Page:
BISD asks Judge Floyd to cancel Nov. 5 elections

David Yates Oct. 21, 2013, 1:52pm

With the Ninth Court of Appeals finding that a Beaumont judge abused his discretion by sanctioning an election in violation of Texas state law, the Beaumont Independent School District is now asking the judge to cancel the upcoming Nov. 5 election.

As previously reported, three BISD board candidates — Marcelino Rodriguez, Donna Jean Forgas and Linda Marie Wiltz Gilmor — filed a lawsuit April 30 in Jefferson County District Court against BISD and board members Woodrow Reece, Terry D. Williams, Janice Brassard, Gwen Ambres and Zenobia Randall Bush.

On Oct. 17 the Ninth Court issued its opinion, concluding “the trial court abused its discretion by approving the Board’s order and by sanctioning an election that is designed to be conducted in violation of State laws.”

“The trial court’s order, as well as the trial court’s findings and conclusions that are inconsistent with this Court’s opinion are reversed, and the case is remanded to the trial court for further proceedings consistent with the Court’s opinion,” writes Justice Hollis Horton.

Immediately following the opinion, BISD field a Motion for Orders on Election, stating that the appeals court ruled that BISD cannot hold an election on a map that does not include at large-districts, but also reiterated that the district has no power to cancel the Nov. 5 election.

Even though early voting has already begun, a hearing on the motion was held Oct. 21. Judge Donald Floyd, 172nd District Court, issued no order on whether or not the election will continue immediately following the hearing.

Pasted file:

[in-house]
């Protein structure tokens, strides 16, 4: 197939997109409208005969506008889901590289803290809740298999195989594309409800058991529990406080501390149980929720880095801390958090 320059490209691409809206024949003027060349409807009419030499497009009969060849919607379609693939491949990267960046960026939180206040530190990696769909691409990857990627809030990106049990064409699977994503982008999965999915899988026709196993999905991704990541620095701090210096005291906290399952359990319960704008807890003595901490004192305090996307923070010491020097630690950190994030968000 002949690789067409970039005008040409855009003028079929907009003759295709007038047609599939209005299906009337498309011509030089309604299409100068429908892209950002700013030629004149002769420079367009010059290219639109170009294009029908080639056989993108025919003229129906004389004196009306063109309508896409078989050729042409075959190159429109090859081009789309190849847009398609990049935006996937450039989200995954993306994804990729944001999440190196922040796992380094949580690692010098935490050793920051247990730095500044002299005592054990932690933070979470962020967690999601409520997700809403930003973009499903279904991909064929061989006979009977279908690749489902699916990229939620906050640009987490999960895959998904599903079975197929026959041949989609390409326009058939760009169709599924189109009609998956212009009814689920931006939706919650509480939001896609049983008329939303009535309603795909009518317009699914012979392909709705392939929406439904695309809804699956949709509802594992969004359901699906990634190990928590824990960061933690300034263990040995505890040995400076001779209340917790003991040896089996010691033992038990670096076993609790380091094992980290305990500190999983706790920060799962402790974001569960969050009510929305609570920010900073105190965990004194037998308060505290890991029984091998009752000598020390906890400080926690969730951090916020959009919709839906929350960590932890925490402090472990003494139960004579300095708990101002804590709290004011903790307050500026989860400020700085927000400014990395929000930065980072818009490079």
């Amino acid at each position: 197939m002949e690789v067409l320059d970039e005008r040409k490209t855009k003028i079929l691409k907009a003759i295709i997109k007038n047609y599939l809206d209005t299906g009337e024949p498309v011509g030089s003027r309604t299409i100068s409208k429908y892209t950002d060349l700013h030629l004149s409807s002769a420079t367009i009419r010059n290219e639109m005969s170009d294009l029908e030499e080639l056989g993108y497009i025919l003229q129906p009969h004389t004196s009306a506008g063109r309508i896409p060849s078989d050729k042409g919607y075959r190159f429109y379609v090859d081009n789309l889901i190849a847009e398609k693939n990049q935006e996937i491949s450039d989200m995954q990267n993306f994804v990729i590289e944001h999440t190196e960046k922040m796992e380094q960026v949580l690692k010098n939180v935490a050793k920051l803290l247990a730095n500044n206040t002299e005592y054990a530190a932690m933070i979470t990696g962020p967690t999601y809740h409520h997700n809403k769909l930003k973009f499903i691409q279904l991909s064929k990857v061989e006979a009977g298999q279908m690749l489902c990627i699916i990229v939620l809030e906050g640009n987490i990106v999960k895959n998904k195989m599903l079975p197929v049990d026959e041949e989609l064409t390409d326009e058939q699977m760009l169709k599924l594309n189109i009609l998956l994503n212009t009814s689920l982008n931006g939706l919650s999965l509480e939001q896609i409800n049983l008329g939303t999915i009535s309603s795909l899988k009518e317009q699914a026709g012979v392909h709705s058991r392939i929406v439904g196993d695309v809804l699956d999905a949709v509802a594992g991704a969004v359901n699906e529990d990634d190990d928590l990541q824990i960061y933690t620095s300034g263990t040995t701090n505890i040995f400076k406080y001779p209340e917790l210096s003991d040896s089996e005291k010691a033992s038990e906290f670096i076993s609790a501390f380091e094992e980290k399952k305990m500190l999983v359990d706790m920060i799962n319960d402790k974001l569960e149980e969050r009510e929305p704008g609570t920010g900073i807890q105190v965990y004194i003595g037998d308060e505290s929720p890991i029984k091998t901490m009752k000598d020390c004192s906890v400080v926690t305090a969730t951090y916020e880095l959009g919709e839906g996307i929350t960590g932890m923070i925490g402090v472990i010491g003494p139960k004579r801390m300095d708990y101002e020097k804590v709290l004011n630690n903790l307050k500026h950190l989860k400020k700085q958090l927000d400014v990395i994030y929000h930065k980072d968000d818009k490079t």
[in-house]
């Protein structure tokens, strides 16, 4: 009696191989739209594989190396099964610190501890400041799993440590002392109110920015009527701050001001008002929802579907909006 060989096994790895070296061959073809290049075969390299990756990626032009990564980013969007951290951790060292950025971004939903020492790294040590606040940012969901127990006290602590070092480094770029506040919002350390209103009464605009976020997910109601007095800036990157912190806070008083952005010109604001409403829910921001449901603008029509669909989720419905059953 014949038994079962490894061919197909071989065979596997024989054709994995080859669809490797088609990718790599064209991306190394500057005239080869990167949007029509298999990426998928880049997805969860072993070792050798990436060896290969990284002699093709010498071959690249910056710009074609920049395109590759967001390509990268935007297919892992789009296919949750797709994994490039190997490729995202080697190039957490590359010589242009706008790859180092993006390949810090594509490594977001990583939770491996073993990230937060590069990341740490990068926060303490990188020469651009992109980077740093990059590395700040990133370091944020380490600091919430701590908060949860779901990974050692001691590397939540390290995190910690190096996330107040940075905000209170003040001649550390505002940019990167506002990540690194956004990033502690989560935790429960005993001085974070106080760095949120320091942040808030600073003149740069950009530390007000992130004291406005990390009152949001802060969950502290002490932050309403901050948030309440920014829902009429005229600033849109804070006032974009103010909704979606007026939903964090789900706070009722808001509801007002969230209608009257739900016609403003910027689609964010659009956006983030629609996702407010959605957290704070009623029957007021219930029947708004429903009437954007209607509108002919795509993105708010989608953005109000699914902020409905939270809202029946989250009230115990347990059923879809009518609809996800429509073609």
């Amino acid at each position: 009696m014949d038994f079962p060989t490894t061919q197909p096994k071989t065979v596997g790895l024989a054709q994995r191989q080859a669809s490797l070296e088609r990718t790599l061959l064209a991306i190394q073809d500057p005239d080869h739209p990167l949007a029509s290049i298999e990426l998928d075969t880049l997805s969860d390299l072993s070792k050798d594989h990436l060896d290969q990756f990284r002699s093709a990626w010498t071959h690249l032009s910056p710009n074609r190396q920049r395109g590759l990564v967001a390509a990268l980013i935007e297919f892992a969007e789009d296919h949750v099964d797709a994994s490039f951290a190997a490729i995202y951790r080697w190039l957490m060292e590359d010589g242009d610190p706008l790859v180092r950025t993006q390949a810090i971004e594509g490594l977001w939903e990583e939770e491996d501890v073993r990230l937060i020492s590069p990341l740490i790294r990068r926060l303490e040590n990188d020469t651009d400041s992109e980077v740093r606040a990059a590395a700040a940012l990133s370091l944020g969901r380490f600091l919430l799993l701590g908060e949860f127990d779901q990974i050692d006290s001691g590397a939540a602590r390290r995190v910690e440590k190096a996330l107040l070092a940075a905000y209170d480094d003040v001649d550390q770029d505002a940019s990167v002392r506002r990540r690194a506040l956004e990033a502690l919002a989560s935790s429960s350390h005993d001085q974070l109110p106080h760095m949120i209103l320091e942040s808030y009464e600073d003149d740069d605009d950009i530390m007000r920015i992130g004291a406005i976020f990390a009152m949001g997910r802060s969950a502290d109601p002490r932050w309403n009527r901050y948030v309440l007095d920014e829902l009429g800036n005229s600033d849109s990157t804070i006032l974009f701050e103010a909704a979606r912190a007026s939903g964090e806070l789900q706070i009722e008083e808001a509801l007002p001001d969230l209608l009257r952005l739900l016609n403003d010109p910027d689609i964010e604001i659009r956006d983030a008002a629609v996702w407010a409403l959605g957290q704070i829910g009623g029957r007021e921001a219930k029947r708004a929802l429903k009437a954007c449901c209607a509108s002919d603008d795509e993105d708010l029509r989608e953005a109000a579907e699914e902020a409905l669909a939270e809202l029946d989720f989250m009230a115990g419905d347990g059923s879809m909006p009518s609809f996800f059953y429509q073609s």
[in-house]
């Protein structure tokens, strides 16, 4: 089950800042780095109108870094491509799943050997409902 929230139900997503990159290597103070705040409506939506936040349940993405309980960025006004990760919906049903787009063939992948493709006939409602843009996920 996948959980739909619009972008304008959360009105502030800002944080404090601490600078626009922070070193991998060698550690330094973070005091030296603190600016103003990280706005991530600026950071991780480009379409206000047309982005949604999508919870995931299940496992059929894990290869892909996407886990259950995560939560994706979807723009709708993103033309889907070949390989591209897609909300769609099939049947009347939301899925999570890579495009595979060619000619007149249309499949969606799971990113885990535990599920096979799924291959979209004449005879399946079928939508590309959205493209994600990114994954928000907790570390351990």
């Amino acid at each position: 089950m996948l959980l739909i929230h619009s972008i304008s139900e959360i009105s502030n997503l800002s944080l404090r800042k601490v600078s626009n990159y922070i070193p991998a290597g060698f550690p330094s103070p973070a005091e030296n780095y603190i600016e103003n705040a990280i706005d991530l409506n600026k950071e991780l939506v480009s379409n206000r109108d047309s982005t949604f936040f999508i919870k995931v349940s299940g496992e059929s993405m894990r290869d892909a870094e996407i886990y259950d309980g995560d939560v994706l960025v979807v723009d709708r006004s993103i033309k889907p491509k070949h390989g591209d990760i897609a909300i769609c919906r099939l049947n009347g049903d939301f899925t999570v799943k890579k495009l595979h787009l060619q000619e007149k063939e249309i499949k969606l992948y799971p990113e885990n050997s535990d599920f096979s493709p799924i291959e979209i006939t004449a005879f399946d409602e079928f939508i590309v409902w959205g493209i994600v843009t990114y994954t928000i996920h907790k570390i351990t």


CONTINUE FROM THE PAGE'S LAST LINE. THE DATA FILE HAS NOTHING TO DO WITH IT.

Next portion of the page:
The litigation stems from a complaint accusing the current board members of rigging the election process to enable them to keep their seats.

In their original complaint, the plaintiffs alleged the current board failed to properly re-divide the voting districts before an upcoming election. In turn, the plaintiffs have been unable to challenge the incumbents’ seats and will not be able to do so until 2015.

Court records show on Aug. 28 the plaintiffs amended their petition to seek an injunction to stop the board’s election set for Nov. 5 – which has been called illegal by the District Attorney’s Office.

Without the backing of the county, which is responsible for providing elections, on April 29 the board voted to approve the election, electing to use school funds to pay for the endeavor.

After two hearings on the matter, Judge Floyd issued a ruling on Sept. 24, stating that the board’s decision to hold the election on Nov. 5 is proper.

The following day, the plaintiffs filed a notice of accelerated appeal, court papers say.

During a Sept. 11 injunction hearing, lead plaintiffs’ attorney Michael Truncale called the board’s election tactics something that Fidel Castro might do to stay in power.

Chad Dunn, one of the board’s attorneys, fired back, saying the plaintiffs were essentially plotting a Soviet-style installation of candidates instead of an election.

Case No. E194-295

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